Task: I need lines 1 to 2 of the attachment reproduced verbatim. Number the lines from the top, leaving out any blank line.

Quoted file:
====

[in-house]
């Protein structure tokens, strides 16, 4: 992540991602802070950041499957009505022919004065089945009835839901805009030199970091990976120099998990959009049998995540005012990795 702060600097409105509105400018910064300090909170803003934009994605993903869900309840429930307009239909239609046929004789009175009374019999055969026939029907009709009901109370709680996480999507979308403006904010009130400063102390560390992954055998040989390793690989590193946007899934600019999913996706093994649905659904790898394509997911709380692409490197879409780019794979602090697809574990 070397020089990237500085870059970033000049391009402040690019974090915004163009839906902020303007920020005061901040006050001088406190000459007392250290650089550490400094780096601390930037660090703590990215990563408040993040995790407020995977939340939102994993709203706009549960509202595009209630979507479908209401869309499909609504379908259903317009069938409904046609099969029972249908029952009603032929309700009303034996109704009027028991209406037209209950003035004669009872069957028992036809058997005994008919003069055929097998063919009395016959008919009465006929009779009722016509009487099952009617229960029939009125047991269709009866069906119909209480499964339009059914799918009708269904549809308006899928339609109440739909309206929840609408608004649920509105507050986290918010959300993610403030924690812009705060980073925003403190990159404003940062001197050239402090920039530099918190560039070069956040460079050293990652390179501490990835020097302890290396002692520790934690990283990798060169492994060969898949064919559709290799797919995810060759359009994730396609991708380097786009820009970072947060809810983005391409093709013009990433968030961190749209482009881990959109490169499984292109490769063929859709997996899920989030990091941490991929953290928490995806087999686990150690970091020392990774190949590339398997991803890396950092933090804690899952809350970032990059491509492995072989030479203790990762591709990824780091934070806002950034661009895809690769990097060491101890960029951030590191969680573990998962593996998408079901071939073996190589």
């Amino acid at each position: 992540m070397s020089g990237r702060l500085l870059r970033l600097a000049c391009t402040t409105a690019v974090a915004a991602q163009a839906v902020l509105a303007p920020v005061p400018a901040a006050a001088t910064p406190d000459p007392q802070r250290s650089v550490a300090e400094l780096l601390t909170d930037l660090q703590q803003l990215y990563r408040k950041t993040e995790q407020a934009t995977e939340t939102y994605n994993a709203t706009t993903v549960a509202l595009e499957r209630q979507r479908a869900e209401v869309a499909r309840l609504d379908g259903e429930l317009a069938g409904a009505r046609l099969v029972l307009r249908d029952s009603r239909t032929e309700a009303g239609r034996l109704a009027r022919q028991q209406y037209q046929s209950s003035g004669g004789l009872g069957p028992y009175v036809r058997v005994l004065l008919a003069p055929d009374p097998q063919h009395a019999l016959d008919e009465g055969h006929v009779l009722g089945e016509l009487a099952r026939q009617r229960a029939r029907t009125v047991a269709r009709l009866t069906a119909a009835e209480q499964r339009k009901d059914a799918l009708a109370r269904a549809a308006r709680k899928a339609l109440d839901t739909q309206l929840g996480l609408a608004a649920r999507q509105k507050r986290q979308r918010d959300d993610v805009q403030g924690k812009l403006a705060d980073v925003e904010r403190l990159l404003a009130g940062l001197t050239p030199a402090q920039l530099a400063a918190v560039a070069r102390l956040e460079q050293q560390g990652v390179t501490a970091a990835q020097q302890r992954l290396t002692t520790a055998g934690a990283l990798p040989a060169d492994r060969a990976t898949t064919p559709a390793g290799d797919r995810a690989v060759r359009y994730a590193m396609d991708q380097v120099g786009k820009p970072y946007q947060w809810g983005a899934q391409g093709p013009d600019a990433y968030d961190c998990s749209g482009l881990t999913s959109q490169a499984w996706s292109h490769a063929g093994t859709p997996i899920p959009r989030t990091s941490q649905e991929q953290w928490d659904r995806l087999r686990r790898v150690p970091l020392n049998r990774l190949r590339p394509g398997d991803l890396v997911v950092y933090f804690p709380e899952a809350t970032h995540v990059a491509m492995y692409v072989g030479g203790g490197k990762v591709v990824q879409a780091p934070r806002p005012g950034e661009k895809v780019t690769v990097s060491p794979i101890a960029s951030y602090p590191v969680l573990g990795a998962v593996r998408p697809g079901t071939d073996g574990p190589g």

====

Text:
[in-house]
């Protein structure tokens, strides 16, 4: 992540991602802070950041499957009505022919004065089945009835839901805009030199970091990976120099998990959009049998995540005012990795 702060600097409105509105400018910064300090909170803003934009994605993903869900309840429930307009239909239609046929004789009175009374019999055969026939029907009709009901109370709680996480999507979308403006904010009130400063102390560390992954055998040989390793690989590193946007899934600019999913996706093994649905659904790898394509997911709380692409490197879409780019794979602090697809574990 070397020089990237500085870059970033000049391009402040690019974090915004163009839906902020303007920020005061901040006050001088406190000459007392250290650089550490400094780096601390930037660090703590990215990563408040993040995790407020995977939340939102994993709203706009549960509202595009209630979507479908209401869309499909609504379908259903317009069938409904046609099969029972249908029952009603032929309700009303034996109704009027028991209406037209209950003035004669009872069957028992036809058997005994008919003069055929097998063919009395016959008919009465006929009779009722016509009487099952009617229960029939009125047991269709009866069906119909209480499964339009059914799918009708269904549809308006899928339609109440739909309206929840609408608004649920509105507050986290918010959300993610403030924690812009705060980073925003403190990159404003940062001197050239402090920039530099918190560039070069956040460079050293990652390179501490990835020097302890290396002692520790934690990283990798060169492994060969898949064919559709290799797919995810060759359009994730396609991708380097786009820009970072947060809810983005391409093709013009990433968030961190749209482009881990959109490169499984292109490769063929859709997996899920989030990091941490991929953290928490995806087999686990150690970091020392990774190949590339398997991803890396950092933090804690899952809350970032990059491509492995072989030479203790990762591709990824780091934070806002950034661009895809690769990097060491101890960029951030590191969680573990998962593996998408079901071939073996190589």